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The Alfred Trauma Team Training Program in India and Sri Lanka

Authors


  • Gerard M O'Reilly, MB BS, FACEM, MPH (International Health), MBiostat, Emergency Staff Specialist, Executive Manager, Adjunct Lecturer, Chair; Mark Fitzgerald, MB BS, FACEM, Strategic Consultant, Director; Yashbir Dewan, MB BS MS, Director of Neurosurgery, President; Kylie Chou, BN, CCC, MN, Emergency Nurse Practitioner, International Nurse Liaison; Joseph Mathew, MBBS MS, Emergency Registrar, Trauma Fellow; Nitin Peters, MB BS MS, Surgical Staff Specialist, Assistant Professor of Surgery.

Dr Gerard M O'Reilly, Emergency and Trauma Centre, The Alfred, Commercial Road, Melbourne, Vic. 3004, Australia. Email: oreillygerard@hotmail.com

Abstract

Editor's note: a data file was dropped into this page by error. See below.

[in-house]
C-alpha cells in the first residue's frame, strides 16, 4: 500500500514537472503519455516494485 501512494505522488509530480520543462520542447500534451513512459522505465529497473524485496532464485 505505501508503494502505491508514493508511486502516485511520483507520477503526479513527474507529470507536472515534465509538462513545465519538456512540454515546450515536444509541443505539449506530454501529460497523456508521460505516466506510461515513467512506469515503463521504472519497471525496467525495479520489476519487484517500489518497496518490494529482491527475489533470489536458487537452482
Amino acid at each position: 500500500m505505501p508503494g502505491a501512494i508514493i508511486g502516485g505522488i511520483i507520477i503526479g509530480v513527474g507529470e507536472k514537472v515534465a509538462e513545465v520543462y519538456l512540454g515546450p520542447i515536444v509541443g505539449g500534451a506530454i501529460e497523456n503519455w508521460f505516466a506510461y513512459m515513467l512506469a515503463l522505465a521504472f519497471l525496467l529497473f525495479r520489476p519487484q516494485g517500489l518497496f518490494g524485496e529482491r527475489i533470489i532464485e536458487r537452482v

Injury is a major global health problem. India suffers more deaths from vehicle collisions than any other country. Since 2004 The Alfred Hospital in Melbourne, Australia has established strong linkages with Christian Medical College (CMC) in Ludhiana, the Punjab, India and Teaching Hospital Karapitiya (THK) in Galle, Sri Lanka, supporting trauma care capacity-building. In response to the demand for a systematic approach to trauma care in India and Sri Lanka, The Alfred Trauma Team Training Program was developed, funded by the Australian Agency for International Development, The Alfred and its participating staff, CMC and THK. The aim of the programme was to enhance the understanding and skill in reception and resuscitation of critically injured patients in a cohort of providers of emergency care. Participants were selected from nine sites: CMC, five government hospitals across the Punjab, Delhi, THK and Teaching Hospital Peradeniya in Kandy, Sri Lanka. The programme was conducted at CMC, with follow-up visits to THK and Teaching Hospital Peradeniya, and focused on team-based scenarios. The faculty included emergency clinicians from The Alfred. Participants showed improvement in the knowledge and skills of trauma reception and resuscitation. Observed programme challenges included the variety of health systems from which the participants were sourced. The Trauma Team Training Program allowed Australian emergency clinicians to impart some skills towards improving the level of trauma reception and resuscitation by 26 participants from nine sites. The team-based systematic approach to the delivery of emergency trauma care was valued by the participants.

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